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New Papers of the Titans

...heavy on sauropodomorph papers.  (Get it?  "Heavy"...on
sauropodomorphs...eh, never mind...)

Siegwarth, J.D., Smith, C.N., and Redman, P.D. 2010. An alternative sauropod
physiology and cardiovascular system that eliminates high blood pressures.
Lethaia. doi: 10.1111/j.1502-3931.2010.00221.x.

ABSTRACT: The long neck of an adult sauropod has been found structurally
unsuitable for high browsing while standing on all four feet. Some juveniles
might have used a tripodal stance, but an analysis of the motion of the
centre of mass shows a large adult sauropod could not. We propose here that
sauropods could have browsed high by sitting, squatting or even kneeling on
their hind legs to elevate their heads without a sharp bend at the base of
the neck. A large sauropod needs a way to deal with very high blood pressure
when high browsing. Arterial pumping is suggested here as a means of
avoiding the need for high blood pressure.

Mannion, P.D., and Upchurch, P. 2010. A quantitative analysis of
environmental associations in sauropod dinosaurs. Paleobiology
36(2):253-282. doi: 10.1666/08085.1.

ABSTRACT: Both the body fossils and trackways of sauropod dinosaurs indicate
that they inhabited a range of inland and coastal environments during their
160-Myr evolutionary history. Quantitative paleoecological analyses of a
large data set of sauropod occurrences reveal a statistically significant
positive association between non-titanosaurs and coastal environments, and
between titanosaurs and inland environments. Similarly, ?narrow-gauge?
trackways are positively associated with coastal environments and
?wide-gauge? trackways are associated with inland environments. The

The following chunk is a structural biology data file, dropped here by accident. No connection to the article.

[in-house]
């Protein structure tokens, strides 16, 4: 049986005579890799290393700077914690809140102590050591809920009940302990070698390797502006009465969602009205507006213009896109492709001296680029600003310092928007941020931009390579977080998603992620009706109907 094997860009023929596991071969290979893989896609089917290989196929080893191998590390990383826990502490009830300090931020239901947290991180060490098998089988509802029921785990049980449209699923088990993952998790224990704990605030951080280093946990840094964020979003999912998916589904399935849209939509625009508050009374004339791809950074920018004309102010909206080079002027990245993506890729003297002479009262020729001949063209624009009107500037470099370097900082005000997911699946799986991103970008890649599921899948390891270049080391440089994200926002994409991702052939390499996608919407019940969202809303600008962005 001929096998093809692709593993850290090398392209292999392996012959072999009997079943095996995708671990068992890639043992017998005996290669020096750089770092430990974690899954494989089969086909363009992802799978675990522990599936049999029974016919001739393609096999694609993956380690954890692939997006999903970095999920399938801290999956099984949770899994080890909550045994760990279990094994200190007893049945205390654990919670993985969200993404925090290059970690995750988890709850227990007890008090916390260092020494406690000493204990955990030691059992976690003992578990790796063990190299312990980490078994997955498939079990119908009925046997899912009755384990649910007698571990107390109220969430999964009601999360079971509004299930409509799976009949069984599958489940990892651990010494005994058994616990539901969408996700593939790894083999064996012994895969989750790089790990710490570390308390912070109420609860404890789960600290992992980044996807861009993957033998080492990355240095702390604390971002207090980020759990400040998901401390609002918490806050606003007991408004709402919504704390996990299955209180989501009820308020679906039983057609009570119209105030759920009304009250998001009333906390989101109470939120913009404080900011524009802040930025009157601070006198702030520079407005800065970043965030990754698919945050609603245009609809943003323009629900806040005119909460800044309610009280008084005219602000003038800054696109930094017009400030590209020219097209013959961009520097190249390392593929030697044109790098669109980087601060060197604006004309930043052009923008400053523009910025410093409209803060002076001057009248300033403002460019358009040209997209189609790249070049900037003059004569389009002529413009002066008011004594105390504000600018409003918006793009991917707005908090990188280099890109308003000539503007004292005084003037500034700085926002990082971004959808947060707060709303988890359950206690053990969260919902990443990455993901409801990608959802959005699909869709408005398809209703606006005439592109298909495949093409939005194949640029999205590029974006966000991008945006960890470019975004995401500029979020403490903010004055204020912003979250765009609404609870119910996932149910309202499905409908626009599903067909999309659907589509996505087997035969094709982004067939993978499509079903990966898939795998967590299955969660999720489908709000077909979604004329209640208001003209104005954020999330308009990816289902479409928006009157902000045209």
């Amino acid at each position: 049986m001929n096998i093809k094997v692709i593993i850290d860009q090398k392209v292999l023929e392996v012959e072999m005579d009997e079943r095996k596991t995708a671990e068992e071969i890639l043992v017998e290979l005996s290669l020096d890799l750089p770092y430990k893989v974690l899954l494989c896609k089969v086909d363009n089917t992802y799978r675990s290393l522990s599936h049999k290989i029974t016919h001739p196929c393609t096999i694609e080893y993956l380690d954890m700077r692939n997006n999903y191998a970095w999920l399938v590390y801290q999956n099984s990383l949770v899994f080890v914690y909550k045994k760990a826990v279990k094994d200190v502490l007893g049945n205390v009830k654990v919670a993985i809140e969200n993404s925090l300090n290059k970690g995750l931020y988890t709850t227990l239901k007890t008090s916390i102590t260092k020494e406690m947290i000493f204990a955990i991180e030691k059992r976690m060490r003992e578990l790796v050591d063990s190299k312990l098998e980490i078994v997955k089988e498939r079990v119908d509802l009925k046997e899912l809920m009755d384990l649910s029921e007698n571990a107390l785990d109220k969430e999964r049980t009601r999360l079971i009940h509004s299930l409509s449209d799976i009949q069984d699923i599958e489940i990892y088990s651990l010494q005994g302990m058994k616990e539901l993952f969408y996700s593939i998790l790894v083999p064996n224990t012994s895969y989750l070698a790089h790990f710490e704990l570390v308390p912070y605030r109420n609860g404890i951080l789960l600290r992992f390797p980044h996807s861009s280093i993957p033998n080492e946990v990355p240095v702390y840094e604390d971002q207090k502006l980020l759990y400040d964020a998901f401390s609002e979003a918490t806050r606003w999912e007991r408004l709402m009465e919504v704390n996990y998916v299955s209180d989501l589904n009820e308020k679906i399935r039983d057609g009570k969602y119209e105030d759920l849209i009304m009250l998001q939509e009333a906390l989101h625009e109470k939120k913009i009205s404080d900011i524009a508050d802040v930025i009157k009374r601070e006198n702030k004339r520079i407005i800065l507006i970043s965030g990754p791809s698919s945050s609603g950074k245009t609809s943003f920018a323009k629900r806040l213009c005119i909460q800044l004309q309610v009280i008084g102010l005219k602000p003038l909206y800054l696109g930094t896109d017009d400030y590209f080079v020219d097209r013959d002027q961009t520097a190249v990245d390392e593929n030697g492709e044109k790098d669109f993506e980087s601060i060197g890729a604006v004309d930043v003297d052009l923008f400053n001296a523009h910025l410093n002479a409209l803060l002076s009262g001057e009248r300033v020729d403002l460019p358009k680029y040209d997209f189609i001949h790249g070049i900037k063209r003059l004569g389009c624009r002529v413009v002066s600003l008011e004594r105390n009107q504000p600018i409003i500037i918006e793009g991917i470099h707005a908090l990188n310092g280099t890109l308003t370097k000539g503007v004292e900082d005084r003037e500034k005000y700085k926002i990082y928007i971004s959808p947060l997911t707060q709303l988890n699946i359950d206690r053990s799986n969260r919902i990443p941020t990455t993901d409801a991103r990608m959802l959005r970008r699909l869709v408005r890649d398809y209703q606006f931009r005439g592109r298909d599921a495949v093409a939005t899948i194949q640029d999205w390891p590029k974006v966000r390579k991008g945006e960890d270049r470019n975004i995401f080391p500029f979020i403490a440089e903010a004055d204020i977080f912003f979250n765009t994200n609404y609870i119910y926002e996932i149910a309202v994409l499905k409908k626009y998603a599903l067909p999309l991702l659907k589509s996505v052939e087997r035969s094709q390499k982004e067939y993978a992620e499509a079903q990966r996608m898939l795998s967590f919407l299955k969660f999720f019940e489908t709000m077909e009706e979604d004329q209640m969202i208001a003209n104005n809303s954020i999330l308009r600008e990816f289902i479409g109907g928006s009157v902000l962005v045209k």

statistical support for these associations suggests that this is a genuine
ecological signal: non-titanosaur sauropods preferred coastal environments
such as carbonate platforms, whereas titanosaurs preferred inland
environments such as fluvio-lacustrine systems. These results remain robust
when the data set is time sliced and jackknifed in various ways. When the
analyses are repeated using the more inclusive groupings of titanosauriforms
and Macronaria, the signal is weakened or lost. These results reinforce the
hypothesis that ?wide-gauge? trackways were produced by titanosaurs. It is
commonly assumed that the trackway and body fossil records will give
different results, with the former providing a more reliable guide to the
habitats occupied by extinct organisms because footprints are produced
during life, whereas carcasses can be transported to different environments
prior to burial. However, this view is challenged by our observation that
separate body fossil and trackway data sets independently support the same
conclusions regarding environmental preferences in sauropod dinosaurs.
Similarly, analyzing localities and individuals independently results in the
same environmental associations. We demonstrate that conclusions about
environmental patterns among fossil taxa can be highly sensitive to an
investigator's choices regarding analytical protocols. In particular,